Management consultant and author of Getting Things Done, David Allen, has a two-minute rule that can not only make your projects move forward incessantly, but it can also prevent many small things from overloading your system in the first place:

If you determine an action can be done in two minutes, you actually should do it right then because it’ll take longer to organize it and review it than it would be to actually finish it the first time you notice it.

Thinking of your time in two-minute increments will allow you to get a lot of things done.  When you simply do something, you eliminate all of the prioritizing, scheduling and picking of tasks. As Allen put it in a recent interview with Success magazine, the rule “is actually tricking you into making an executive decision about what is the next thing that needs to happen and that’s really the training people need.”  The two-minute rule is in essence, a mind-trick. 

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Are You in Motion or Are You Taking Action?

Motion designed by Nick Abrams from the Noun Project.

Motion designed by Nick Abrams from the Noun Project.

When dealing with clients and working with teams, it’s not uncommon to hear the phrase “get the ball rolling” when describing project progress. But are the phone calls, emails and scheduling of meetings actually considered work? A costly mistake for many is confusing the idea of being in motion with simply taking action. Our real job, the action, should be to produce the actual deliverable. While motion and action might sound similar, they’re not the same. In a recent blog post, entrepreneur and travel photographer James Clear distinguished the two as follows:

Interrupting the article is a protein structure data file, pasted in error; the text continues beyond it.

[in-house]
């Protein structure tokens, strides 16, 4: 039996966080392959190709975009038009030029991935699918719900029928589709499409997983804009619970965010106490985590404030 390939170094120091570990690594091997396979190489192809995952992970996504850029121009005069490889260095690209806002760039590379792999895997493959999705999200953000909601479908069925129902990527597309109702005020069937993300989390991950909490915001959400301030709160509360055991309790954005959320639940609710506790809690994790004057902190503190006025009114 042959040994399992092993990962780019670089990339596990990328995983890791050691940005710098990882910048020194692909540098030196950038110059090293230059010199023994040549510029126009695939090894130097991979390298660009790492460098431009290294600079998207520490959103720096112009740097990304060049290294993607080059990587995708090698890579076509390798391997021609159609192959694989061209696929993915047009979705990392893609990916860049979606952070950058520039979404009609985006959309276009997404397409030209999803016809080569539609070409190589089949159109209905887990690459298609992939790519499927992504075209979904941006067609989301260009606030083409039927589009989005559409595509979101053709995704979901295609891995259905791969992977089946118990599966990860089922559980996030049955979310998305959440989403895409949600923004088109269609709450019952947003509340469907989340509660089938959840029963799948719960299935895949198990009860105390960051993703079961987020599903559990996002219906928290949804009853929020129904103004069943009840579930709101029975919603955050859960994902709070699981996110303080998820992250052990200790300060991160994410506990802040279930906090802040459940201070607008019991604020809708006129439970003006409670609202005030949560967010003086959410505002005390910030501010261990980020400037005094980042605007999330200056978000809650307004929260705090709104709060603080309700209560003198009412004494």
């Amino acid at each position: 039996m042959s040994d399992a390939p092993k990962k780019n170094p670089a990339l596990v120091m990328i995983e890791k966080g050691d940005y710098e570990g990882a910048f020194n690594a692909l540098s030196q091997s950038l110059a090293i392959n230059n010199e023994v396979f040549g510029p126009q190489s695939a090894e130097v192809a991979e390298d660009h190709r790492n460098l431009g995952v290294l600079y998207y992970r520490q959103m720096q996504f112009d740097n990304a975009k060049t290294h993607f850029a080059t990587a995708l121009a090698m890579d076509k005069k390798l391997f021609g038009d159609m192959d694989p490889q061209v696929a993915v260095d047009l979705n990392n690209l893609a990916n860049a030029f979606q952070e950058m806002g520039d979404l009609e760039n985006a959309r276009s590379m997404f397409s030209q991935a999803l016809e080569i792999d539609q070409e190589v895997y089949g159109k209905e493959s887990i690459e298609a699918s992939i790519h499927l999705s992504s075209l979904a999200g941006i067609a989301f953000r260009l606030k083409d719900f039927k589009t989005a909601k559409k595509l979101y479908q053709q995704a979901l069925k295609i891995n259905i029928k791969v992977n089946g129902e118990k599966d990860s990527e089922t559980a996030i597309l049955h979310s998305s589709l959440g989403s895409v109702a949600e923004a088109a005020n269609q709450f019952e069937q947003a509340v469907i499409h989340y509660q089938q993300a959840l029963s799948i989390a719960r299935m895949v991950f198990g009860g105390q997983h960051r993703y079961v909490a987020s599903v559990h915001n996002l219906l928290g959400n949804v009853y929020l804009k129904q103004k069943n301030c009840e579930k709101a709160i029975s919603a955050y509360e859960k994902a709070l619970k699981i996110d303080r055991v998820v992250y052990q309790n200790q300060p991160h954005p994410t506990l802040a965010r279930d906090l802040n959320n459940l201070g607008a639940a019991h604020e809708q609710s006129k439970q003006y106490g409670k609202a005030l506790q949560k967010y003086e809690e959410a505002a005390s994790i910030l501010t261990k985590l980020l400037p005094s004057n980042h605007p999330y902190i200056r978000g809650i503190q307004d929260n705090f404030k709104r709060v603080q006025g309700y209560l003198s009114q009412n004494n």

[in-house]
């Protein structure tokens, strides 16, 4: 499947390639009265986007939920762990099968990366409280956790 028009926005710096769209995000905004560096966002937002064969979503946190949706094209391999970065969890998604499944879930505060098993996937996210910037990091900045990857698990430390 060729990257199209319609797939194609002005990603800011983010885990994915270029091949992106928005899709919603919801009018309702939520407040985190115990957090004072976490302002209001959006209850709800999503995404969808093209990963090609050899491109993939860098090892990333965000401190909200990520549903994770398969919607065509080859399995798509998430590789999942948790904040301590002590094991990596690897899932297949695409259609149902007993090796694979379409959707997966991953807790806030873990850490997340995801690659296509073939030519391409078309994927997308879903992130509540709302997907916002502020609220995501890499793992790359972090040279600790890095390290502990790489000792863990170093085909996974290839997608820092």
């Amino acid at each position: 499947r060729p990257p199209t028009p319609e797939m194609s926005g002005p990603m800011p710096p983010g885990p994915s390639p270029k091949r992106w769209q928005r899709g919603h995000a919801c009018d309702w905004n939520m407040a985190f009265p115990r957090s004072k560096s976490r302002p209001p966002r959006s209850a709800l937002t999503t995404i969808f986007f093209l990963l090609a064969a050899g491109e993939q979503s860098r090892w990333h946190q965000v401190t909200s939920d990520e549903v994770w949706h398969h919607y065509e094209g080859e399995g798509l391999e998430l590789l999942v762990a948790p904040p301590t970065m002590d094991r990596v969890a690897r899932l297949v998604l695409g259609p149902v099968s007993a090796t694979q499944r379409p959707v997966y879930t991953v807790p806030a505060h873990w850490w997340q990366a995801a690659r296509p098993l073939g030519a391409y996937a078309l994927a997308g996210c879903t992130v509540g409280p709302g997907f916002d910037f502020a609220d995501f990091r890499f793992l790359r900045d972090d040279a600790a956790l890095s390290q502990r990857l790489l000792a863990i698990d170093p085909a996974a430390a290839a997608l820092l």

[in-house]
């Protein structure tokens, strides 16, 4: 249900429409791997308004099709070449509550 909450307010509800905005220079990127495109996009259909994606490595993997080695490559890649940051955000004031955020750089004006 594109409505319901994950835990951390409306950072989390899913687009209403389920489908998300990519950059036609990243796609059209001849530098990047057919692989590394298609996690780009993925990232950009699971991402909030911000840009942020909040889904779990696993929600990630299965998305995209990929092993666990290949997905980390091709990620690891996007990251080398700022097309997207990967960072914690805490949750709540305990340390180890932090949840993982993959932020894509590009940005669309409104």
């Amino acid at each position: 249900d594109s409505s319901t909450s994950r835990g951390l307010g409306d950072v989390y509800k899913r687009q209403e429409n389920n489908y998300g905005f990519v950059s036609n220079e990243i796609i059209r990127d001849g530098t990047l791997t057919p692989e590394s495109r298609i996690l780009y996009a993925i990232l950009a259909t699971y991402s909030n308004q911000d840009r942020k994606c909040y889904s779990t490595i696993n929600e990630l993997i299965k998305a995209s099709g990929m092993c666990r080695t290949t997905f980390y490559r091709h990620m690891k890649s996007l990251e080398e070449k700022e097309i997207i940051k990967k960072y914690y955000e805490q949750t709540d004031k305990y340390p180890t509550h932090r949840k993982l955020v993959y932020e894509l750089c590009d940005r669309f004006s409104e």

Motion is when you’re busy doing something, but that task will never produce an outcome by itself. Action, on the other hand, is the type of behavior that will get you a result.

There are many strategies for taking action, but two that have worked for Clear are:

1. Set a schedule for your actions.
2. Pick a date to shift you from motion to action.

Being in motion is not only an inevitable part of getting things done, it’s integral. But we can’t get lost in it. Clear offers a simple way to refocus by asking: “Are you doing something? Or are you just preparing to do it? Are you in motion? Or are you taking action?” Don’t get caught up measuring progress by steps you’ve completed. In the words of ten-time NCAA National Championship winning coach John Wooden, “Never mistake activity for achievement.” Instead, be relentlessly focused on the end-goal. Motion will never produce a final result. Action will. Read the rest of Clear’s blog on motion vs. action here.

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The Difference Between Projects and Processes

Designed by Kevin Laity for the Noun Project

Designed by Kevin Laity for the Noun Project

Starting a new project is an exciting experience that often requires new ways of thinking. However, when faced with multiple competing deadlines, we can be quick to treat a project like a process for the sake of efficiency. This could prove to be detrimental not only to the new project, but to existing processes and worse – to the overall growth of an enterprise. In Startup Leadership, author and professor Derek Lidow shares the dangers of confusing projects with processes:

Confusion between projects and process stifles growth and destroys value, causing a great frustration among many entrepreneurs…Whether their mission is to make money or to create social good, everything an enterprise creates is the largely the result of its projects and processes. 

Lidow summarizes the major differences between projects and processes and some important ways that they relate to one another: 

Projects

Processes

Have never done this before.

Do the same thing repeatively.